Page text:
[Avionics Magazine 11-15-2016] On Tuesday, pilot, former Amazon executive and current Boom CEO Blake Scholl unveiled the XB-1 Supersonic Demonstrator, a subscale prototype of Boom’s supersonic passenger airliner aircraft dubbed the “Baby Boom.” Ahead of the unveiling, Avionics Magazine caught up with Boom’s chief engineer Joe Wilding to learn what type of avionics technology will be necessary to support their future plans for supersonic passenger air travel.
A concept drawing of the 'Baby Boom' XB-1 demonstrator aircraft. Photo: Boom.
Wilding describes Boom as a “Y combinator startup,” founded two years ago with a goal of developing a supersonic aircraft operated under the economics of existing business class air travel. The Boom team features pilots, engineers and executives with experience at the likes of Gulfstream, NASA, Pratt & Whitney and NASA among other aviation industry giants. Unveiling a one-third scale technology demonstrator, Boom is developing the full-sized XB-1 Supersonic Demonstrator at Centennial Airport in Denver, Colorado.
“Learning from the Concorde, Boom combined advanced aerodynamics, efficient engine technology and new composite materials to power a safe and affordable supersonic airliner … We have assembled the core team to make this idea a reality,” Wilding told Avionics Magazine, referring to the Concorde, the 92-seater aircraft that was retired in 2003. He believes all of the technologies necessary to support supersonic passenger travel are developed, certified and widely available.
According to GE Aviation, supersonic speeds exceed the speed of sound at cruising altitudes, which is approximately 660 mph. Aircraft like the Concorde were capable of flying at twice the speed of sound while, today, a typical subsonic commercial flight at cruising altitudes flies in the 500-600 mph range. Supersonic jets produce aircraft noise affecting communities around airports primarily from the engines and the aerodynamics of the aircraft itself as it flies through the air.
A computer rendering of the 'Baby Boom' demonstrator on top, and the full scale Boom airliner below. Photo: Boom.
Boom has completed the design of the demonstrator and has started the build process, with plans to have it ready for flight by the end of 2017. Focusing specifically on avionics, Wilding says the requirements are “surprisingly similar between a subsonic and a supersonic jet.”
“A slightly updated air data computer is all that is required to allow an existing subsonic avionics solution to support supersonic flight. The biggest challenge for the avionics actually stems from the landing phase of flight. We plan to continue the work that has been done with synthetic vision to aid the pilots during landing, eliminating the need for a drooped nose,” said Wilding.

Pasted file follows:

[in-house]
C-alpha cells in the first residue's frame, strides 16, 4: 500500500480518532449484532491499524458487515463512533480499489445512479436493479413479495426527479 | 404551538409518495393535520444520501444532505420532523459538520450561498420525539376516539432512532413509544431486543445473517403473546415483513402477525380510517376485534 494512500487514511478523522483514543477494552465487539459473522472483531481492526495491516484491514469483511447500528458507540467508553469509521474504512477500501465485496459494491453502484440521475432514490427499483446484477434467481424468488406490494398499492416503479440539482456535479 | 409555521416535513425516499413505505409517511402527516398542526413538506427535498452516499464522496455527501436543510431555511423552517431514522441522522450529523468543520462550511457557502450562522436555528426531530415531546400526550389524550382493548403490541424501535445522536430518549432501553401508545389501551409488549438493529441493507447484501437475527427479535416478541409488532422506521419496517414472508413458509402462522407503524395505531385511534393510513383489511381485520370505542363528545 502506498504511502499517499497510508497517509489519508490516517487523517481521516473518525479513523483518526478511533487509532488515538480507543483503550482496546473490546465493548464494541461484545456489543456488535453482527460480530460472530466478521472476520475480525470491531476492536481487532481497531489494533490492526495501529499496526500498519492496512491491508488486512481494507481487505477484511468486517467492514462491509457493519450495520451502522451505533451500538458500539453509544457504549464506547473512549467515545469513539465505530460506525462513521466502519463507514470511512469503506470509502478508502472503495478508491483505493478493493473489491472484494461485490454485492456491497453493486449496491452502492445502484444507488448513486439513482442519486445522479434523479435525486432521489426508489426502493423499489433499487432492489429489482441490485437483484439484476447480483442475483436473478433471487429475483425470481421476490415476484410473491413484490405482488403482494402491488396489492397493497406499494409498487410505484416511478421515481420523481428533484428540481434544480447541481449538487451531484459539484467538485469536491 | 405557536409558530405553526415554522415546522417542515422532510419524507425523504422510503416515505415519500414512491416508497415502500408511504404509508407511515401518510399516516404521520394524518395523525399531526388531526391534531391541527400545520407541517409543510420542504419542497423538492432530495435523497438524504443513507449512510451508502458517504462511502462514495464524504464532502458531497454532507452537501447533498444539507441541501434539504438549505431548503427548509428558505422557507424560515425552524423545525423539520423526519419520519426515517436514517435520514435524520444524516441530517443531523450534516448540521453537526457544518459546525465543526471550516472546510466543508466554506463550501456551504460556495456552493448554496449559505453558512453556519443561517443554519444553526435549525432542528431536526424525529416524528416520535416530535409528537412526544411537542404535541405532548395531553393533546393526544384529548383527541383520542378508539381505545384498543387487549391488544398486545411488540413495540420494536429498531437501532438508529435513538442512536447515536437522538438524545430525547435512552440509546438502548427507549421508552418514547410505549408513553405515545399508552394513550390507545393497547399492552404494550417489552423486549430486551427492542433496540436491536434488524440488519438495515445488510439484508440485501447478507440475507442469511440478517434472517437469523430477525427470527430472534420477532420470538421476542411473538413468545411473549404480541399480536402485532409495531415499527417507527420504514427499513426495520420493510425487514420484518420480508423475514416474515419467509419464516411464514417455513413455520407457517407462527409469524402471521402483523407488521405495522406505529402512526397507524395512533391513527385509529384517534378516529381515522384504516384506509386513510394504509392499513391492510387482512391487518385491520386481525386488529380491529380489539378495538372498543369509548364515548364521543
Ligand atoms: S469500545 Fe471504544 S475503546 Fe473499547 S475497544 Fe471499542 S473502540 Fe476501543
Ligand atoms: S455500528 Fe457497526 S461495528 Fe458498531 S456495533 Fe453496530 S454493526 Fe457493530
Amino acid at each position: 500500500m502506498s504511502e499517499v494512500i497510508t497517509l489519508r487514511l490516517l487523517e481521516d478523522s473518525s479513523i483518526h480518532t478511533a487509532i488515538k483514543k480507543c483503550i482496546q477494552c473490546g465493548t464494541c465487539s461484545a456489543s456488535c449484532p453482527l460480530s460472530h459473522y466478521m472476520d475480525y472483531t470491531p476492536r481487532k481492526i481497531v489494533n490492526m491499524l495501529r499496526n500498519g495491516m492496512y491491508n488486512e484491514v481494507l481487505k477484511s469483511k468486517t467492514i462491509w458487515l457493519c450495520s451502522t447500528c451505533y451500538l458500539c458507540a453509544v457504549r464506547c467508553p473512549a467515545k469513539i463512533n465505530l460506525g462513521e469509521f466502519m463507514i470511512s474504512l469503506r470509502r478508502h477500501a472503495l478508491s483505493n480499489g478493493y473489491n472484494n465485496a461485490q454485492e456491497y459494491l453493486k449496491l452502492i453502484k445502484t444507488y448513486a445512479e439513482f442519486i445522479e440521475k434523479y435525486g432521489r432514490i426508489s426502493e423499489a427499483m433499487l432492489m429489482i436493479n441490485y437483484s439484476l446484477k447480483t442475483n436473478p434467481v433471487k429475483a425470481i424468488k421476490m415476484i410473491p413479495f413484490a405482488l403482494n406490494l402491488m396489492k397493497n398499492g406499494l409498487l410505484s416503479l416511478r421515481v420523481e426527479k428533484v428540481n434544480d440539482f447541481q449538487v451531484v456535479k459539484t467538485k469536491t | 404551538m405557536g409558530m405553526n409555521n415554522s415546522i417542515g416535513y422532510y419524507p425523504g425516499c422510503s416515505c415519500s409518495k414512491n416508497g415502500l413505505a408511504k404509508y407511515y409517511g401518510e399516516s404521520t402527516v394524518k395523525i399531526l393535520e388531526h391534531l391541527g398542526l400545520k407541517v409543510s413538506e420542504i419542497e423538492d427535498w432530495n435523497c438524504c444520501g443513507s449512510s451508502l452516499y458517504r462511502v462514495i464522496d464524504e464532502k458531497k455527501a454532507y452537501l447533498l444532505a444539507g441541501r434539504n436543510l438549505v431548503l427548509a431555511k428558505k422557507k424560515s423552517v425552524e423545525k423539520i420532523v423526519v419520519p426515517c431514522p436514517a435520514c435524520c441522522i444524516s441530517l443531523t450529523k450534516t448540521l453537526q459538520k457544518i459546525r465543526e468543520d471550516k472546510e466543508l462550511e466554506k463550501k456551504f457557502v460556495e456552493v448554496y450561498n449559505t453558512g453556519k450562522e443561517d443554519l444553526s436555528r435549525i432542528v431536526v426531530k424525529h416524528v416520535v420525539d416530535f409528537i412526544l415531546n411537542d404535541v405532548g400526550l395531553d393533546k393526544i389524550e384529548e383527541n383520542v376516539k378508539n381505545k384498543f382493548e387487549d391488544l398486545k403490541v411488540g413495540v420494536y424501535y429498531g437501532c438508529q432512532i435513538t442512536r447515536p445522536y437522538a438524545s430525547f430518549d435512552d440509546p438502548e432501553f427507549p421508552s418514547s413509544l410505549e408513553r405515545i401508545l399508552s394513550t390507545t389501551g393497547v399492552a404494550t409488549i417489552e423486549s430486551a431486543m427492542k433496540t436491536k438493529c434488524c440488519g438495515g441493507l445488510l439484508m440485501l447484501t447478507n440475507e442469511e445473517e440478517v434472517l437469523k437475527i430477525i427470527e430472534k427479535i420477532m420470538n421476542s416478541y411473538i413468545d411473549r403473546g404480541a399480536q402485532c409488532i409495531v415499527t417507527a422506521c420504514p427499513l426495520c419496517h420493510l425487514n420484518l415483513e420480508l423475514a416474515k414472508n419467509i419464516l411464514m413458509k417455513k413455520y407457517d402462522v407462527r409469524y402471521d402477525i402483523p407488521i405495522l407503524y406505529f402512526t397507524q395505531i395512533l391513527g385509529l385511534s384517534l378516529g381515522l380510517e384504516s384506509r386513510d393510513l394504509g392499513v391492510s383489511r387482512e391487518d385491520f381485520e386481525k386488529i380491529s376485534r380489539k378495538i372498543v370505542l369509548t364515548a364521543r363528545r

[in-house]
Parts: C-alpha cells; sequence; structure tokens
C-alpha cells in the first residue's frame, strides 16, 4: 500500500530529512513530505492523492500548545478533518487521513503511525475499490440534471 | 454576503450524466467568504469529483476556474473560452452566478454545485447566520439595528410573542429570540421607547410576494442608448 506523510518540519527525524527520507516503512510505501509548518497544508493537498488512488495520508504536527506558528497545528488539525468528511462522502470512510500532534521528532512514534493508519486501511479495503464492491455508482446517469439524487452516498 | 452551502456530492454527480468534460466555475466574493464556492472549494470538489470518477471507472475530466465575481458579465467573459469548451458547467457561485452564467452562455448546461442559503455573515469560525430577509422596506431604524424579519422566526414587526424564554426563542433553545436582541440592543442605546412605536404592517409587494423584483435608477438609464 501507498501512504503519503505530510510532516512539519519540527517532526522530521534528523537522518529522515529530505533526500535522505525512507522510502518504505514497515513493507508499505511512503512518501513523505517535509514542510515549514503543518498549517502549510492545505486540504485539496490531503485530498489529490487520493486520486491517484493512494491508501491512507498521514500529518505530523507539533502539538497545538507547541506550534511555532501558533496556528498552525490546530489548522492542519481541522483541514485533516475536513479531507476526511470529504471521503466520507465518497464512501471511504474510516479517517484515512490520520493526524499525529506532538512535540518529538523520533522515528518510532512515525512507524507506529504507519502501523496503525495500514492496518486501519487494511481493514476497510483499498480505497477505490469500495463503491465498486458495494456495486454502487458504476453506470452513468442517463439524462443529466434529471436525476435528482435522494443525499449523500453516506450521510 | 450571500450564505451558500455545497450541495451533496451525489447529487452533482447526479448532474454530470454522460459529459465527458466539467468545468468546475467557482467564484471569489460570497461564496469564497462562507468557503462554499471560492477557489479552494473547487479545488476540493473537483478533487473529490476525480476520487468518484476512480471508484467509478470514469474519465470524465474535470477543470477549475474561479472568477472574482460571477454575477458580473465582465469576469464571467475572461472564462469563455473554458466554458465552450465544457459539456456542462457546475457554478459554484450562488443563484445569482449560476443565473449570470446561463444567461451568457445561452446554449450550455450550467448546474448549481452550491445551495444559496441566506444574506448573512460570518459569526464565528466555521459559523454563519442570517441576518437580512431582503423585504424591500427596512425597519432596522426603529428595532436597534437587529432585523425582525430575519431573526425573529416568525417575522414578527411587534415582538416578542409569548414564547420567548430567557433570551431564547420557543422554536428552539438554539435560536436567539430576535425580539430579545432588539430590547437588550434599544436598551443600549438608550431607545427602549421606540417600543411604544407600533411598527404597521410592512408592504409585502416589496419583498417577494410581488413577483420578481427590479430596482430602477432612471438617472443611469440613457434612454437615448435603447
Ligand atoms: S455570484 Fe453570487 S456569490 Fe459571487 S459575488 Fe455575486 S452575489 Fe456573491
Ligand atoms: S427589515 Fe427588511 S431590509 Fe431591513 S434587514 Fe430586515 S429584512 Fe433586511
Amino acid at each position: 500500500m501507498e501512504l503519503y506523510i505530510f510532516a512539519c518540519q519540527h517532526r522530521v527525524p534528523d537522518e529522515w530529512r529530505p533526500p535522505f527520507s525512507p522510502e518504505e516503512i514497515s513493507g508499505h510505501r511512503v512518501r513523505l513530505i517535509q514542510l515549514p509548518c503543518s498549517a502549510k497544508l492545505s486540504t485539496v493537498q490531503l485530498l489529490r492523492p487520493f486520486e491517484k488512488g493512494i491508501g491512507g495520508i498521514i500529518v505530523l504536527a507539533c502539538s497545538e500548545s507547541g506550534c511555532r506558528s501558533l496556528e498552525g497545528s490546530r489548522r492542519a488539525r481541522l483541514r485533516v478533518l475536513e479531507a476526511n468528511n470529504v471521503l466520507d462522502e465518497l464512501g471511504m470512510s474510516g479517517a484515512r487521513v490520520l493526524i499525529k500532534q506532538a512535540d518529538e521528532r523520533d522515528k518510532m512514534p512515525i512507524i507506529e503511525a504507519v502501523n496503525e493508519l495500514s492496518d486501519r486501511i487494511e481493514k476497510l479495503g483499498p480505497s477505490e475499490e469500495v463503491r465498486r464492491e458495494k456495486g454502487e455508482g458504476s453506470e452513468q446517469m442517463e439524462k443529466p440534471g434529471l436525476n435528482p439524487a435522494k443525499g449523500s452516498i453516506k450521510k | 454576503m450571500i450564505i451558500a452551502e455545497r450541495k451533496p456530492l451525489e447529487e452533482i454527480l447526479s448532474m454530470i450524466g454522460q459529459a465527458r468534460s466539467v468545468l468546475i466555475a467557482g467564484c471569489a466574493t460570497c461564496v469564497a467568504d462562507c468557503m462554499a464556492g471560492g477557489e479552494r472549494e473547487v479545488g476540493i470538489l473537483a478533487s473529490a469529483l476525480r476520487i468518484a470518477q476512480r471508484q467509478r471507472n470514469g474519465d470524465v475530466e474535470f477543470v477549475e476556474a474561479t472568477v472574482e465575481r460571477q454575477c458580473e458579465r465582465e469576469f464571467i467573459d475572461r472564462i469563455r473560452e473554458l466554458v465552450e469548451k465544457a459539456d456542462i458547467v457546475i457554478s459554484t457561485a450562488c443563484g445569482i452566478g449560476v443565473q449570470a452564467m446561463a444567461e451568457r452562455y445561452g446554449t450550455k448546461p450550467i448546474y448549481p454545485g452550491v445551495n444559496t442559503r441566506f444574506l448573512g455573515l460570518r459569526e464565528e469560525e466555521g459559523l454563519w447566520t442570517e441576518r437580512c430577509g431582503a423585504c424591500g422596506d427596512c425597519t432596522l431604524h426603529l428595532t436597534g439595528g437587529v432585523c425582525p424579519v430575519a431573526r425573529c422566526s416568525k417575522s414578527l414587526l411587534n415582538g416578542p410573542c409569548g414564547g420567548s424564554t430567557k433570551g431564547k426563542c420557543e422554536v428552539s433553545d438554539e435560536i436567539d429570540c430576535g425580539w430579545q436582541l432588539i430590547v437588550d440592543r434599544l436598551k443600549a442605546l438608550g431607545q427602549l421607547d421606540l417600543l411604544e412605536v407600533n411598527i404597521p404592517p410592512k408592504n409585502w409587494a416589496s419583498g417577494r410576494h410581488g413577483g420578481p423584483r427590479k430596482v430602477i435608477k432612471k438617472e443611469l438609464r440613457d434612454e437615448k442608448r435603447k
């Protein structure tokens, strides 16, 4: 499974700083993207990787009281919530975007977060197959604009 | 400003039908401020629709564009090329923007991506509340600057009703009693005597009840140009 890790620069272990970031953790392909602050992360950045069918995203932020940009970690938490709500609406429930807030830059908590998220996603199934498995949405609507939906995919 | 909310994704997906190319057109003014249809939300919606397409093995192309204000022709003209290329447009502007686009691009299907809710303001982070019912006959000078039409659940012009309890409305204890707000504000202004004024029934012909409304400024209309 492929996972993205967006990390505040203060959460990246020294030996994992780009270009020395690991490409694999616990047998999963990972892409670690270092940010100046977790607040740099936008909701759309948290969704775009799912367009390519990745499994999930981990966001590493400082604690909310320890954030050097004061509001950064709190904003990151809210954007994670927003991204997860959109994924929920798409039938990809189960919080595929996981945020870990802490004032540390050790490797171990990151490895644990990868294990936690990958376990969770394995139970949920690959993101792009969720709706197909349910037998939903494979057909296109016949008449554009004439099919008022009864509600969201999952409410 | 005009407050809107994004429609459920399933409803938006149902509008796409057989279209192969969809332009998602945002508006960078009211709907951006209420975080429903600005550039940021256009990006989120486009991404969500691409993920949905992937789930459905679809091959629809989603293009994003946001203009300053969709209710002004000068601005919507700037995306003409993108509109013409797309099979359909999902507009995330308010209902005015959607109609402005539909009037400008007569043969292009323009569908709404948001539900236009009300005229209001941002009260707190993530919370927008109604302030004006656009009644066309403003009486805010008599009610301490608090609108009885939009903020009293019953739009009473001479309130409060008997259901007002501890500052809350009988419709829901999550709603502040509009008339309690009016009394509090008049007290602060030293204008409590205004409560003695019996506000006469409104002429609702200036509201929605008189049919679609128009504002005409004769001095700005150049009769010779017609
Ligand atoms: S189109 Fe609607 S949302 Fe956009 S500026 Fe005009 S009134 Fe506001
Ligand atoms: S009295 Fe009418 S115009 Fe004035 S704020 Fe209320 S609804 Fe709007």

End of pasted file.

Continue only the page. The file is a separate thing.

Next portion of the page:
The XB-1 aircraft will continue the current commercial industry trend toward an integrated and connected flight deck, allowing the pilots to manage the complex aircraft systems of a supersonic airliner. Large Primary Flight Displays (PFDs) and Multifunctional Display Systems (MFDs) will be integrated to a centralized Flight Management Computer (FMC) to allow for optimized route planning.
Other planned design features for the XB-1 demonstrator include a length of 68 feet with a 17-foot wingspan, and a maximum takeoff weight of 13,500 pounds. The plan is for XB-1 to be powered by three General Electric J85-21, non-afterburning, proprietary variable-geometry intake, and exhaust engines. Cruising speed will be Mach 2.2, or 1,451 mph with a range of 1,000 nautical miles.
A computer rendering of the proposed cabin concept for the Boom supersonic airliner. Photo: Boom.
The XB-1 Supersonic Demonstrator will fly with hardware from General Electric engines, Honeywell avionics, Tencate carbon fiber, and composite structures fabricated by Blue Force. During a recent media tour of their facility in Phoenix, Arizona, Honeywell unveiled some of the supersonic aircraft displays and boom alerting software technology the company is researching in collaboration with NASA
On the actual Boom passenger airliner, the company describes the complete design with a length of 170 feet and a 60-foot wingspan. The planned long-range cruise speed is Mach 2.2 with a maximum design route of 9,000 nautical miles, or 4,500 nautical miles unrefueled.
Wilding says Boom has already seen interest in their project within the aviation industry ranging from investors, major component suppliers and air travelers. The Boyd Group performed a study of the company’s proposed design and determined that it will fit well in the international airline system once it is certified. They estimated a potential market size of 1,300 aircraft over 10 years. The airlines with primary interest in Boom’s product currently offer intercontinental business-class service. Boom’s supersonic aircraft would initially supplement that existing service and one day aim to replace it, according to Wilding.
“Richard Branson’s Virgin Group has optioned 10 planes in a deal ultimately valued at about $2 billion dollars. In addition, we have optioned 15 additional planes to a European carrier, bringing the total value of the optioned planes up to $5 billion,” said Wilding.
The first flight of the XB-1 is planned for late 2017. Subsonic flight testing is planned for airspace east of Denver. Supersonic flight testing is planned to occur near Edwards Air Force Base in Southern California, in partnership with Virgin Galactic’s The Spaceship Company.